5 Things to Consider When Choosing Concentrated Herbal Granules

Concentrated herbal granules or extracts have been produced since the 1960s as a convenient way to consume herbal medicine. We compared concentrated herbal granules/extracts with raw herb powders in another blog post, where we looked at efficacy, safety and practicality. Concentrated herbal extracts continue to be the most popular medium for patients and practitioners seeking a convenient solution to Chinese medicine. So, what must you consider when choosing a brand of concentrated granules?


1. Country of origin

Chinese mountain

Chinese herbal medicine dates back thousands of years and the oldest documented Materia Medica is the Shen Nong Ben Cao Jing (Divine Farmer’s Classic Materia Medica). 365 herbs were documented, along with their origins and purposes. Many species of Chinese herbs originated from various locations in mainland China and are still grown at there today. The origin of each herb should be printed on the finished bottle of concentrated herbal extracts or on the Certificate of Analysis to prove authenticity. To ensure that you are using herbs that are authentic and of the correct species, choose a brand that provides transparency by making this information available to customers. At Phoenix, this information is freely available on request.


2. How far have the herbs travelled?

Climate change is now one of the world’s biggest challenges and many individuals are consciously making changes to be more sustainable. Whilst the TCM industry lacks a perfect solution at present, ensuring that the herbs you prescribe are as sustainable and eco-friendly as possible helps to reduce your impact on global warming.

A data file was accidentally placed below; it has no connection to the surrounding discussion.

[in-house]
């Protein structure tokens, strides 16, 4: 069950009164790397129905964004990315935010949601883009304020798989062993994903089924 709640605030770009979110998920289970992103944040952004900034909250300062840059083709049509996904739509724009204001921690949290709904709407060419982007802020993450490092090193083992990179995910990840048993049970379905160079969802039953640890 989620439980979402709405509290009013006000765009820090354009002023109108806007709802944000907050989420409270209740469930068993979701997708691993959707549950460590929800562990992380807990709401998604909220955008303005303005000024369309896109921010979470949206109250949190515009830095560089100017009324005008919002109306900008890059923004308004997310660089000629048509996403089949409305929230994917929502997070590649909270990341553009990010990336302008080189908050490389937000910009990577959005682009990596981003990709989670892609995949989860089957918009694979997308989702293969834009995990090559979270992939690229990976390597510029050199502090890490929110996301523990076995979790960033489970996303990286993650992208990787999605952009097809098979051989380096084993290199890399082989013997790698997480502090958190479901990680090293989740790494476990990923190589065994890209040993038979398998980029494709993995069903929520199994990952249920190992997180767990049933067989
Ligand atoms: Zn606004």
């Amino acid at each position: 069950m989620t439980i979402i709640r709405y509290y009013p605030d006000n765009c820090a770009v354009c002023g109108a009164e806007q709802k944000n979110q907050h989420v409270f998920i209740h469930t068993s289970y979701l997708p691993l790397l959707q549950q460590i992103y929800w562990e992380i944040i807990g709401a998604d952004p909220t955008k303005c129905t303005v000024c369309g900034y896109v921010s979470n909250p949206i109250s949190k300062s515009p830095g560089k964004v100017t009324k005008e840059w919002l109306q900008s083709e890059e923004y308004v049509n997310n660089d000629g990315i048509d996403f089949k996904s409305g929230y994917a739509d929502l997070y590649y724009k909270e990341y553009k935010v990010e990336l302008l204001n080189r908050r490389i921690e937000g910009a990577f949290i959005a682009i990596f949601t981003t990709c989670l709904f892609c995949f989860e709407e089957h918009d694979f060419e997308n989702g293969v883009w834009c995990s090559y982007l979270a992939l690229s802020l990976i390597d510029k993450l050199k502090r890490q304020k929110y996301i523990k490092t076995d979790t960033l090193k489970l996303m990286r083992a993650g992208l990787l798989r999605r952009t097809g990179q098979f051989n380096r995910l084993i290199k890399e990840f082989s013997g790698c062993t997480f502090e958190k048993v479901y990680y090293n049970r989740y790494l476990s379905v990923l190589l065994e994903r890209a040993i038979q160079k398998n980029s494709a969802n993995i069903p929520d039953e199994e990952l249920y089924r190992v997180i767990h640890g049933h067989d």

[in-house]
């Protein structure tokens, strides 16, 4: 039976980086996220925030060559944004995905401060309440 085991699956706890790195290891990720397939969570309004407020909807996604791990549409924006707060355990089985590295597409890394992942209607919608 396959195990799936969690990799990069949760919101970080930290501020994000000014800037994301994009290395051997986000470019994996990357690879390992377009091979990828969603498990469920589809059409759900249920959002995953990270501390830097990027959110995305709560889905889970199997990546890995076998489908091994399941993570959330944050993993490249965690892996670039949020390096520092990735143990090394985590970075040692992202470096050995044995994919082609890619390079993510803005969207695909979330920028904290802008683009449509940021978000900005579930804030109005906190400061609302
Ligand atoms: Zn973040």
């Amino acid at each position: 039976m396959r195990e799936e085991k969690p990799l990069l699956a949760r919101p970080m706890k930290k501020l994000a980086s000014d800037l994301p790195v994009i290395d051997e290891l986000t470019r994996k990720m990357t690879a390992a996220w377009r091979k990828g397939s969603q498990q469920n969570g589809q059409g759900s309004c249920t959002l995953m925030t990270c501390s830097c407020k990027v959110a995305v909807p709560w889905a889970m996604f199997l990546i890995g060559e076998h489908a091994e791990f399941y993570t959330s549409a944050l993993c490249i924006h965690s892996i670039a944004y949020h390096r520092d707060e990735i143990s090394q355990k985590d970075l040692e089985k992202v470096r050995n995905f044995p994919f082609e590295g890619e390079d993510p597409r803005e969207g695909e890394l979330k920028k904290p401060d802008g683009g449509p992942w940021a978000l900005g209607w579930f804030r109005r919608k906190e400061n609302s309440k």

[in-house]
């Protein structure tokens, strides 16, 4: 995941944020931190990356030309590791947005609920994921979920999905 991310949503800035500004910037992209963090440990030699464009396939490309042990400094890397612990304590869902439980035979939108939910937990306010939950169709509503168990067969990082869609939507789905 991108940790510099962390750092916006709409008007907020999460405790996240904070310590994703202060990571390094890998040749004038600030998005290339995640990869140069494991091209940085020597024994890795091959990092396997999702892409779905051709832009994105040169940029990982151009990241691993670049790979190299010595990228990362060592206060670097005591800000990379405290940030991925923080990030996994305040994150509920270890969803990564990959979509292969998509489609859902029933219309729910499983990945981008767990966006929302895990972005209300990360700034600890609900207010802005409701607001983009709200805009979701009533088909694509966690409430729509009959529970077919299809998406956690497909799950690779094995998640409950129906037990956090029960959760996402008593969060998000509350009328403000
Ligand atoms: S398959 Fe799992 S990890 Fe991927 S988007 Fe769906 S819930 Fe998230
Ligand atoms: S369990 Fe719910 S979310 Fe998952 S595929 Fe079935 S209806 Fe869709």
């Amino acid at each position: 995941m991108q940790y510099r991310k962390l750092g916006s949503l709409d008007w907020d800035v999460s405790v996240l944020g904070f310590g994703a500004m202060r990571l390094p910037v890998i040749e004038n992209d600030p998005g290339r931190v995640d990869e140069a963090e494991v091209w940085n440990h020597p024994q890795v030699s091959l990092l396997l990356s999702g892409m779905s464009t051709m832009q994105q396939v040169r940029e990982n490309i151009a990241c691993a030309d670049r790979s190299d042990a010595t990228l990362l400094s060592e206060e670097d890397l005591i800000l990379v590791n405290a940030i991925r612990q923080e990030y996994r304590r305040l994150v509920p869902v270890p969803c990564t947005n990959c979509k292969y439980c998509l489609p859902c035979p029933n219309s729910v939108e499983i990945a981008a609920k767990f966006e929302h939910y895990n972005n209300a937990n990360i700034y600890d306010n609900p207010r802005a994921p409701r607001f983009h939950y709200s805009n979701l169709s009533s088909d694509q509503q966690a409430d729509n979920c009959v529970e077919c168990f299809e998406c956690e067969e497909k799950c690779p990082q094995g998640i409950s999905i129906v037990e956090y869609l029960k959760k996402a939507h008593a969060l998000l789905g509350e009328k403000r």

Some Chinese-based herbal extract manufacturers like Tianjiang Pharmaceutical exclusively source their herbs from farms within the mainland of China. By keeping their herb supply within the country, they are able to minimise their carbon footprint. In comparison, Taiwanese manufacturers must import their herbs from China to ensure that they use the right species. This is because the island of Taiwan is simply too small to grow the hundreds of different Chinese herb species required by TCM practitioners.

What’s more, any herbs that are considered endangered e.g. Tian Ma Gastrodia Root, are exclusively farmed by Tianjiang on their own land, to avoid interfering with wild endangered plants. By purchasing concentrated granules made by Tianjiang, you simply reduce your carbon footprint as your herbs have had to travel less to get to your dispensary.


3. Are the herbs traditionally decocted?


The main method of preparing Chinese herbs is by decoction, which is to boil herbs in water to produce a concentrated extract of herbal essence. This helps to break down tough cell walls, which makes the herbal properties available for human consumption. In order to produce Chinese herbal extracts that are efficacious as described in classical Chinese medicine texts, herbs must first be prepared by decoction. Tianjiang ensure that this is the first step in production of their concentrated extracts, before turning them into granules. Some herbal extract manufacturers skip the decoction phase for cost saving reasons.


4. How are the herbs made into granules?

Tianjiang Phoenix Concentrated Herbal Granules